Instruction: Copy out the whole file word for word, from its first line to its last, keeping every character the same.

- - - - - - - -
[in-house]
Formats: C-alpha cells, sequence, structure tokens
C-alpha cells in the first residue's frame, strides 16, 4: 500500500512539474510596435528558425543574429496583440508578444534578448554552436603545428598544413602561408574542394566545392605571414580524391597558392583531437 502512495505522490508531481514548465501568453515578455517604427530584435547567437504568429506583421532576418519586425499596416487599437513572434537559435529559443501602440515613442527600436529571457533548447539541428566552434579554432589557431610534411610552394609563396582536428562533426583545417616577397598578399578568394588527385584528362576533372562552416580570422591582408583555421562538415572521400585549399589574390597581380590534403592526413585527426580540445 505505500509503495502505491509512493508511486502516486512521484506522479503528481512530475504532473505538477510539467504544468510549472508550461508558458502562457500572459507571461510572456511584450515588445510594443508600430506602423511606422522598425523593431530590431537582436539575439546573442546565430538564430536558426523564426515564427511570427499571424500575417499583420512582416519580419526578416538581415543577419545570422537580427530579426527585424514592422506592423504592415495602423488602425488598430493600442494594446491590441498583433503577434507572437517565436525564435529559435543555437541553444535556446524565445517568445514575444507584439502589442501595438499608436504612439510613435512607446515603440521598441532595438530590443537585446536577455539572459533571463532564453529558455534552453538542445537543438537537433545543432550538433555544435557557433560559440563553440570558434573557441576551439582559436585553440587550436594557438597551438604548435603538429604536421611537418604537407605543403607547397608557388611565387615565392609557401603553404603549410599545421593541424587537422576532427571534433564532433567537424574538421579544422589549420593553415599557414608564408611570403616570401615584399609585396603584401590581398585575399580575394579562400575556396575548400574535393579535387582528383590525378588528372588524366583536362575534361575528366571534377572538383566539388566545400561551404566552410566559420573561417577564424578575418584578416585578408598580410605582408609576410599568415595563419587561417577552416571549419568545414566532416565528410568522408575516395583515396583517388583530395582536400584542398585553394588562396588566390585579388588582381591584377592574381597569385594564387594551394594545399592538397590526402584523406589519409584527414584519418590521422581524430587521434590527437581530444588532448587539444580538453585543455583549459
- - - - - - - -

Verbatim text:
[in-house]
Formats: C-alpha cells, sequence, structure tokens
C-alpha cells in the first residue's frame, strides 16, 4: 500500500512539474510596435528558425543574429496583440508578444534578448554552436603545428598544413602561408574542394566545392605571414580524391597558392583531437 502512495505522490508531481514548465501568453515578455517604427530584435547567437504568429506583421532576418519586425499596416487599437513572434537559435529559443501602440515613442527600436529571457533548447539541428566552434579554432589557431610534411610552394609563396582536428562533426583545417616577397598578399578568394588527385584528362576533372562552416580570422591582408583555421562538415572521400585549399589574390597581380590534403592526413585527426580540445 505505500509503495502505491509512493508511486502516486512521484506522479503528481512530475504532473505538477510539467504544468510549472508550461508558458502562457500572459507571461510572456511584450515588445510594443508600430506602423511606422522598425523593431530590431537582436539575439546573442546565430538564430536558426523564426515564427511570427499571424500575417499583420512582416519580419526578416538581415543577419545570422537580427530579426527585424514592422506592423504592415495602423488602425488598430493600442494594446491590441498583433503577434507572437517565436525564435529559435543555437541553444535556446524565445517568445514575444507584439502589442501595438499608436504612439510613435512607446515603440521598441532595438530590443537585446536577455539572459533571463532564453529558455534552453538542445537543438537537433545543432550538433555544435557557433560559440563553440570558434573557441576551439582559436585553440587550436594557438597551438604548435603538429604536421611537418604537407605543403607547397608557388611565387615565392609557401603553404603549410599545421593541424587537422576532427571534433564532433567537424574538421579544422589549420593553415599557414608564408611570403616570401615584399609585396603584401590581398585575399580575394579562400575556396575548400574535393579535387582528383590525378588528372588524366583536362575534361575528366571534377572538383566539388566545400561551404566552410566559420573561417577564424578575418584578416585578408598580410605582408609576410599568415595563419587561417577552416571549419568545414566532416565528410568522408575516395583515396583517388583530395582536400584542398585553394588562396588566390585579388588582381591584377592574381597569385594564387594551394594545399592538397590526402584523406589519409584527414584519418590521422581524430587521434590527437581530444588532448587539444580538453585543455583549459